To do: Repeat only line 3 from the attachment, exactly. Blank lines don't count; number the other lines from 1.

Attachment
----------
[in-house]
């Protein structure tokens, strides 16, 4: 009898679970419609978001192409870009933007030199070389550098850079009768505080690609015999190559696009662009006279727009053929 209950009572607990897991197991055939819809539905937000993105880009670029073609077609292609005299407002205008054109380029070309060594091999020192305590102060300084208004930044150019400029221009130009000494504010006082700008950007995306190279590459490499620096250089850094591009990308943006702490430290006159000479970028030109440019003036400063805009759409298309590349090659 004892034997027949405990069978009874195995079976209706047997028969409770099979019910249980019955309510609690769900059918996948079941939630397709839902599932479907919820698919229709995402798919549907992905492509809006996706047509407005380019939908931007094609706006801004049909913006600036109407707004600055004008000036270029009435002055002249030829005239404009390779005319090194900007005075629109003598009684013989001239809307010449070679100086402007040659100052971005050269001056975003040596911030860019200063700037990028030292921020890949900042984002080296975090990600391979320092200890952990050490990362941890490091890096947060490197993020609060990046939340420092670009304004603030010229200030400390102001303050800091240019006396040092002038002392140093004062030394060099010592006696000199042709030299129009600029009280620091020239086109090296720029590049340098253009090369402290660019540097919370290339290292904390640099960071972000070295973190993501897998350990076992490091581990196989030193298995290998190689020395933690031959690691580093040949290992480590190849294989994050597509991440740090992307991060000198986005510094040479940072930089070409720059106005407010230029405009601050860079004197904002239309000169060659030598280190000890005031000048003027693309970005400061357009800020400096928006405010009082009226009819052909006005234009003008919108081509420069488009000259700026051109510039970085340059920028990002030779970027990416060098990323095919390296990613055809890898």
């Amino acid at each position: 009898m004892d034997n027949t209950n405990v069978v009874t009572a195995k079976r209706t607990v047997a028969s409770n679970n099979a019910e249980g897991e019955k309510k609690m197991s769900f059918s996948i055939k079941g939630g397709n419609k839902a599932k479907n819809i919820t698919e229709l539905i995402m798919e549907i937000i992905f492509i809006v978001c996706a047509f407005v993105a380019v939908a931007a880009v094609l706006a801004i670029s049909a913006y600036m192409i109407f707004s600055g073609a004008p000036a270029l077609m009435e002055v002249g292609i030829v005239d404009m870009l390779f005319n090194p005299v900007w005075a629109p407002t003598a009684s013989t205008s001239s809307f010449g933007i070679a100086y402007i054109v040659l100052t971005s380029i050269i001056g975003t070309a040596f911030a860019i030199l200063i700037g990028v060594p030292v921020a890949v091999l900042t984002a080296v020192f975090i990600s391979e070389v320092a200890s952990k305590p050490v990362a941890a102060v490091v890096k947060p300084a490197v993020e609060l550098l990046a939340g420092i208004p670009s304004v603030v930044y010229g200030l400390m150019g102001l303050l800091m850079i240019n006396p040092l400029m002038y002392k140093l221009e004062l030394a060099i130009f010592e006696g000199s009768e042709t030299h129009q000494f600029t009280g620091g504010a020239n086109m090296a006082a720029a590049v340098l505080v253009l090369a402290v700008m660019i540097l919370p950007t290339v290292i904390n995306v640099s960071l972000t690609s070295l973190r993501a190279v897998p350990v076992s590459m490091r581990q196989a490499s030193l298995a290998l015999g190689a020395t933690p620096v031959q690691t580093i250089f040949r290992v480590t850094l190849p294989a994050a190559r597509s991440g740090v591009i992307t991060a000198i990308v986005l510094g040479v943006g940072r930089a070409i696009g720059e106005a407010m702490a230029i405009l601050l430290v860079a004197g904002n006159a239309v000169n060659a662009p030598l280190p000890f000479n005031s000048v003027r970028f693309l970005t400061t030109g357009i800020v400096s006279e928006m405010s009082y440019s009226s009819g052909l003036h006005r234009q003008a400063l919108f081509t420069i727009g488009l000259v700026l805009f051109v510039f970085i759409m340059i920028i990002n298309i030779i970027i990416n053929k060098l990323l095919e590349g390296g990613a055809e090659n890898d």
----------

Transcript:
């Amino acid at each position: 009898m004892d034997n027949t209950n405990v069978v009874t009572a195995k079976r209706t607990v047997a028969s409770n679970n099979a019910e249980g897991e019955k309510k609690m197991s769900f059918s996948i055939k079941g939630g397709n419609k839902a599932k479907n819809i919820t698919e229709l539905i995402m798919e549907i937000i992905f492509i809006v978001c996706a047509f407005v993105a380019v939908a931007a880009v094609l706006a801004i670029s049909a913006y600036m192409i109407f707004s600055g073609a004008p000036a270029l077609m009435e002055v002249g292609i030829v005239d404009m870009l390779f005319n090194p005299v900007w005075a629109p407002t003598a009684s013989t205008s001239s809307f010449g933007i070679a100086y402007i054109v040659l100052t971005s380029i050269i001056g975003t070309a040596f911030a860019i030199l200063i700037g990028v060594p030292v921020a890949v091999l900042t984002a080296v020192f975090i990600s391979e070389v320092a200890s952990k305590p050490v990362a941890a102060v490091v890096k947060p300084a490197v993020e609060l550098l990046a939340g420092i208004p670009s304004v603030v930044y010229g200030l400390m150019g102001l303050l800091m850079i240019n006396p040092l400029m002038y002392k140093l221009e004062l030394a060099i130009f010592e006696g000199s009768e042709t030299h129009q000494f600029t009280g620091g504010a020239n086109m090296a006082a720029a590049v340098l505080v253009l090369a402290v700008m660019i540097l919370p950007t290339v290292i904390n995306v640099s960071l972000t690609s070295l973190r993501a190279v897998p350990v076992s590459m490091r581990q196989a490499s030193l298995a290998l015999g190689a020395t933690p620096v031959q690691t580093i250089f040949r290992v480590t850094l190849p294989a994050a190559r597509s991440g740090v591009i992307t991060a000198i990308v986005l510094g040479v943006g940072r930089a070409i696009g720059e106005a407010m702490a230029i405009l601050l430290v860079a004197g904002n006159a239309v000169n060659a662009p030598l280190p000890f000479n005031s000048v003027r970028f693309l970005t400061t030109g357009i800020v400096s006279e928006m405010s009082y440019s009226s009819g052909l003036h006005r234009q003008a400063l919108f081509t420069i727009g488009l000259v700026l805009f051109v510039f970085i759409m340059i920028i990002n298309i030779i970027i990416n053929k060098l990323l095919e590349g390296g990613a055809e090659n890898d």